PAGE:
Even after the vote was taken, the bickering continued. House Minority Leader John Boehner told reporters that Spark's outburst was merely symptomatic of Democratic knowledge of their impending loss.
"I always believe when your political opponents are committing suicide, there's no reason to murder them," Boehner, R-Ohio, said.
The Republican National Committee and Veterans For Freedom, a GOP-leaning group, also hit back at Stark.
"Pete Stark's out-of-control rant is an insult to every American, Democrat or Republican. It is one thing to disagree with the war in Iraq, but it is another to go to the floor of the U.S. House of Representatives and rave that the men and women of the United States Armed Forces are '[blowing] up innocent people.' The Democrats cannot stop playing partisan politics," said RNC Chairman Mike Duncan.
This sort of rhetoric is simply beyond the bounds of civil discourse on the floor of the United States House of Representatives. Decency demands that Congressman Stark retract his remarks and apologize, said Pete Hegseth, Executive Director of Vets for Freedom who condemned the comments.
Stark, however, isn't about to apologize.
"I have nothing but respect for our brave men and women in uniform and wish them the very best. But I respect neither the commander-in-chief who keeps them in harm's way nor the chickenhawks in Congress who vote to deny children health care," Stark said. "These brave men and women are in Iraq to protect our children as should Republicans in Congress."
The 274 votes on the SCHIP bill were even less than a predicted 276 votes from a Democratic House aide on Wednesday. The total was 9 more than the original House vote of 265-159, in which 45 Republicans voted for the SCHIP bill, eight Democrats voted no and three Democrats missed the vote.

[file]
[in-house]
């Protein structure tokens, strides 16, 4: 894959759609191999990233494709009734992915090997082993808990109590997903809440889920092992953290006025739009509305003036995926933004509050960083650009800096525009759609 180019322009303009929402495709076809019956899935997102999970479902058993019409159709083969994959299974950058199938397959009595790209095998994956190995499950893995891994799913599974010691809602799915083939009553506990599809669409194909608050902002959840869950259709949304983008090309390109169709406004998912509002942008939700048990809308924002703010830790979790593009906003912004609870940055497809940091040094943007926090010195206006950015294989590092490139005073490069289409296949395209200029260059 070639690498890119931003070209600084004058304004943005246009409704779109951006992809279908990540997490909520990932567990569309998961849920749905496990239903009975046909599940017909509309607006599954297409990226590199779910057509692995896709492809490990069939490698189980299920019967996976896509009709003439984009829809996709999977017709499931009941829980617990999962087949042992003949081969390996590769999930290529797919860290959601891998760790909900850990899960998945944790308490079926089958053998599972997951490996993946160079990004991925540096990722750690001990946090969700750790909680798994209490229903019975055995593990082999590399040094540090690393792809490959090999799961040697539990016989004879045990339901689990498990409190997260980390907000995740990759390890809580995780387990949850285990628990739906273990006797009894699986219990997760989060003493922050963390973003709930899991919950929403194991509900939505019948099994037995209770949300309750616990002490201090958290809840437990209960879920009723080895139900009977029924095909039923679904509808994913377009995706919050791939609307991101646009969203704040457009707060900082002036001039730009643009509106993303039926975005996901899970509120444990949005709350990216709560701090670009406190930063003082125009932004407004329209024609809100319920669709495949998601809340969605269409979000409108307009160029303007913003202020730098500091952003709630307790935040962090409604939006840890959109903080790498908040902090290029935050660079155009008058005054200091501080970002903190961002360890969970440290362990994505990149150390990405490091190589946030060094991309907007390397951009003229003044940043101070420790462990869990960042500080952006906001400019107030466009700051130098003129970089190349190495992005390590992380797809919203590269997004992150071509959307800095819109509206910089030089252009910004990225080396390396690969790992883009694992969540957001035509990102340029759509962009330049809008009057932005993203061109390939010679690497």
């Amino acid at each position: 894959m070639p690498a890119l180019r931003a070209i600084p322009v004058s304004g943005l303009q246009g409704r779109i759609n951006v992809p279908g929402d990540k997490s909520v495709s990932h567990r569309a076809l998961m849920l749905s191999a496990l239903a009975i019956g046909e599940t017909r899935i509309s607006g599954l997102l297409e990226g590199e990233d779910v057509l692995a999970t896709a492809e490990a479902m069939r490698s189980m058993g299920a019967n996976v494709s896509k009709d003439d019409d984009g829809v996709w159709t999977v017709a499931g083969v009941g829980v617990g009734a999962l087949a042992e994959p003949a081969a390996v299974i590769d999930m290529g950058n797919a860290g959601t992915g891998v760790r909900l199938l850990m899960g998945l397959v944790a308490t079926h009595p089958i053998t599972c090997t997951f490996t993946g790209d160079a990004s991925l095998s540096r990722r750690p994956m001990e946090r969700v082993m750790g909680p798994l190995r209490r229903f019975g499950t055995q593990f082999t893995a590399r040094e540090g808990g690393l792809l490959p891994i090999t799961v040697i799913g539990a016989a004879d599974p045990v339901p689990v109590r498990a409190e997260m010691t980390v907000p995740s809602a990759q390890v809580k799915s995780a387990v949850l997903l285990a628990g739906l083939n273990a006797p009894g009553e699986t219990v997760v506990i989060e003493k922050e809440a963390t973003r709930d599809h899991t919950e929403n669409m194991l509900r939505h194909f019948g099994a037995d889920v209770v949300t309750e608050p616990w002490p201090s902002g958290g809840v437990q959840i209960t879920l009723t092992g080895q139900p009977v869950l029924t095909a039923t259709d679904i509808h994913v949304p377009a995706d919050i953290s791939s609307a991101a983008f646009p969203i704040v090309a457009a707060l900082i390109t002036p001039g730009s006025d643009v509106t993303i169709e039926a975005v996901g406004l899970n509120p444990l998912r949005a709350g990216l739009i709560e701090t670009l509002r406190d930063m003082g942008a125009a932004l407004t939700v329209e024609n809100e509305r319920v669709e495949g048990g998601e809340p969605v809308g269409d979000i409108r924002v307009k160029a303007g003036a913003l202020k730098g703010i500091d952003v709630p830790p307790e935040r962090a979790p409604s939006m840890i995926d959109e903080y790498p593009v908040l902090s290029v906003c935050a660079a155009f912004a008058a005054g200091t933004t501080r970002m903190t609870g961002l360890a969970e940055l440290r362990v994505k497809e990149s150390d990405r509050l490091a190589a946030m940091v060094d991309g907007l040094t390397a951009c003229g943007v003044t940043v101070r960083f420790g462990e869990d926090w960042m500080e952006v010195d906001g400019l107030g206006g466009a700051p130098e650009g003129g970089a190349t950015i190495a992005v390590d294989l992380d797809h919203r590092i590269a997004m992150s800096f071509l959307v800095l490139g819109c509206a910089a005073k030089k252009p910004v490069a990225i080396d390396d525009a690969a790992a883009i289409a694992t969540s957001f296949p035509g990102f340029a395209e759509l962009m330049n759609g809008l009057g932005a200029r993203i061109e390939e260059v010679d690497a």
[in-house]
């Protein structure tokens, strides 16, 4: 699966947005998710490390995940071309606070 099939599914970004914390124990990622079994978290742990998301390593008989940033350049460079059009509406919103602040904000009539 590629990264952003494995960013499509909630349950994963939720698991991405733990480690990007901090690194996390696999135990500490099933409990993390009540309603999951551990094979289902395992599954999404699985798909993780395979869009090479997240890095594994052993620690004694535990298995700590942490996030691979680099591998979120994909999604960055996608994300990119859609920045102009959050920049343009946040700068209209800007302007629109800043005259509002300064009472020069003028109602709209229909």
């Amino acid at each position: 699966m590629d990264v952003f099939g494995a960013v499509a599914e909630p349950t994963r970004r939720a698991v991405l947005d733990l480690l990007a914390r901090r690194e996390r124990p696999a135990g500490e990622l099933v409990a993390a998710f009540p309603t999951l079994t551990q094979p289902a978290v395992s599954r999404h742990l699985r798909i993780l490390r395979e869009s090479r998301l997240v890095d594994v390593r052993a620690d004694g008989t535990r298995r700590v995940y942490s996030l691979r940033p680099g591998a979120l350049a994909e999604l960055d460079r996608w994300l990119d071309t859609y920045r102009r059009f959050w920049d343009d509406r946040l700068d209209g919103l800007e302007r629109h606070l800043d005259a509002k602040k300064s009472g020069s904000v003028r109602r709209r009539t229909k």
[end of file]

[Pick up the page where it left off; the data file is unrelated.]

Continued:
The nine-member difference suggests that Democrats were unable to get any Republicans to defect from their original vote.
The vote comes after millions were spent on ads by groups supporting Democrats, hundreds of "protests" and pro-SCHIP events.
With the veto sustained, lawmakers will have to enter into negotiations with the White House to cut a new deal with a president they have demonized for two weeks as something akin to a heartless tyrant.
House Speaker Nancy Pelosi said she spoke with President Bush about a potential compromise during a ceremony for the Dalai Lama.
"Every time I get a chance to talk to the president, I try to make the case for America's children," Pelosi said.
After the vote, House Minority Leader Steny Hoyer said Democrats plan to bring up new legislation in a couple weeks.
"We will not rest. We will not stop our efforts until we had 10 million children to health insurance," he said.
White House Press Secretary Dana Perino issued an olive branch after the vote, saying the administration wants to reauthorize the program that expired with the last fiscal year budget.
"We look forward to finding common ground on legislation that covers the more than 500,000 poor children who are eligible for SCHIP but have not yet been enrolled. If enrolling these children requires more than the 20 percent funding increase proposed by the president, we will work with Congress to find the necessary money," Perino said.
Bush has assigned three top advisers to try to negotiate a new deal. Leading the discussions for his administration are Mike Leavitt, the health and human services secretary; Al Hubbard, director of the National Economic Council; and Jim Nussle, the White House budget chief.
Bush has recommended a $5 billion increase, bringing total spending over five years to $30 billion half the level called for in the bill that he vetoed. The president has said the measure that passed Congress encourages families with higher incomes to drop private coverage so that they can get their insurance paid for by the government.